Mangroves play a vital role in capturing carbon from the atmosphere. Mangrove forests are tremendous assets in the fight to stem the climate crisis. They store more carbon than a rainforest of the same size.

Read More Show Less
UN World Oceans Day is usually an invite-only affair at the UN headquarters in New York, but this year anyone can join in by following the live stream on the UNWOD website from 10 a.m. to 5 p.m. EST. https://unworldoceansday.org/

Monday is World Oceans Day, but how can you celebrate our blue planet while social distancing?

Read More Show Less
Cryptococcus yeasts (pictured), including ones that are hybrids, can cause life-threatening infections in primarily immunocompromised people. KATERYNA KON/SCIENCE PHOTO LIBRARY / Getty Images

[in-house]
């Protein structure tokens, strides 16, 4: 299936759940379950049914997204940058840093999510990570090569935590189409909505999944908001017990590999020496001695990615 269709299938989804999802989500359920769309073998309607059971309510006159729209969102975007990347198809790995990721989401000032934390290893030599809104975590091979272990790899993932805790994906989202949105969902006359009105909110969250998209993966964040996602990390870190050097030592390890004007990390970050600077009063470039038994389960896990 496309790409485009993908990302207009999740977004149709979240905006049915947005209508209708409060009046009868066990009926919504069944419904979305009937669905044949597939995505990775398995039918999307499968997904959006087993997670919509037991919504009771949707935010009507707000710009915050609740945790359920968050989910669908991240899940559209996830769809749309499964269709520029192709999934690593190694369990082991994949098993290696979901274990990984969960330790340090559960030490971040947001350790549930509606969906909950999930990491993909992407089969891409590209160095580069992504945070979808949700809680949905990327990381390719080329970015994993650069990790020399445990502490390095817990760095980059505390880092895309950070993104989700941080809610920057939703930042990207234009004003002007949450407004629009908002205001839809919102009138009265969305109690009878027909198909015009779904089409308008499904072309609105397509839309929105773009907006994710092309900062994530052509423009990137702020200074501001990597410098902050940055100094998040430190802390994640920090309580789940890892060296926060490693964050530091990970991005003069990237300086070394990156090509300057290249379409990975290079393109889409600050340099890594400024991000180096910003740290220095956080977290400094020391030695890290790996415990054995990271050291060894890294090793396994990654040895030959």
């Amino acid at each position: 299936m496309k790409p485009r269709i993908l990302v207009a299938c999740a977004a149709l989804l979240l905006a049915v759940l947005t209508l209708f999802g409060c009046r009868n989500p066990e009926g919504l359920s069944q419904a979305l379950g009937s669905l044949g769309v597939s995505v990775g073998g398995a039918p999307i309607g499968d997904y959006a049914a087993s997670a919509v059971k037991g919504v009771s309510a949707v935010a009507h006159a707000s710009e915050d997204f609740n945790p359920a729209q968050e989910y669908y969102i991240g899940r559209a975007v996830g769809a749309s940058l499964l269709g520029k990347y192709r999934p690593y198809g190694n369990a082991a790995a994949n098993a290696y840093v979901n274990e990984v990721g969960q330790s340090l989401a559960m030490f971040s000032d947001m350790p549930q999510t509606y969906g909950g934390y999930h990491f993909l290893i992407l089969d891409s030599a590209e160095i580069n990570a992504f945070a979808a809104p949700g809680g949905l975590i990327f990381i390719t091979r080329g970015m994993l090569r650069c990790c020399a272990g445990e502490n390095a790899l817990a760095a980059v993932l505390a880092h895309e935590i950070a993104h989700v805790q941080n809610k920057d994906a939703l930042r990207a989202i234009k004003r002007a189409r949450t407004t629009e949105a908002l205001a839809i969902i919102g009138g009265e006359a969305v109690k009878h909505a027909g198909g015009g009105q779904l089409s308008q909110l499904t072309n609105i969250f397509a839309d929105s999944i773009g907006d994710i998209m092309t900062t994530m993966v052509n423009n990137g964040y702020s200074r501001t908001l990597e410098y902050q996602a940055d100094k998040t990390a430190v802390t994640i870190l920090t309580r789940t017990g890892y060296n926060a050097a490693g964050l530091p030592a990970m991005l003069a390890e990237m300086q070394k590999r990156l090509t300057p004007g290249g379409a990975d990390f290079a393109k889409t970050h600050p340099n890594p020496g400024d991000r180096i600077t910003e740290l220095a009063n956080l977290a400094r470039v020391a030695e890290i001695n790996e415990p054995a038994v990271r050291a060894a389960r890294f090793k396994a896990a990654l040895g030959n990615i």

By Jacob L. Steenwyk and Antonis Rokas

From the mythical minotaur to the mule, creatures created from merging two or more distinct organisms – hybrids – have played defining roles in human history and culture. However, not all hybrids are as fantastic as the minotaur or as dependable as the mule; in fact, some of them cause human diseases.

Read More Show Less
National Trails Day 2020 is now titled In Solidarity, AHS Suspends Promotion of National Trails Day 2020. The American Hiking Society is seeking to amplify Black voices in the outdoor community and advocate for equal access to the outdoors. Klaus Vedfelt / DigitalVision / Getty Images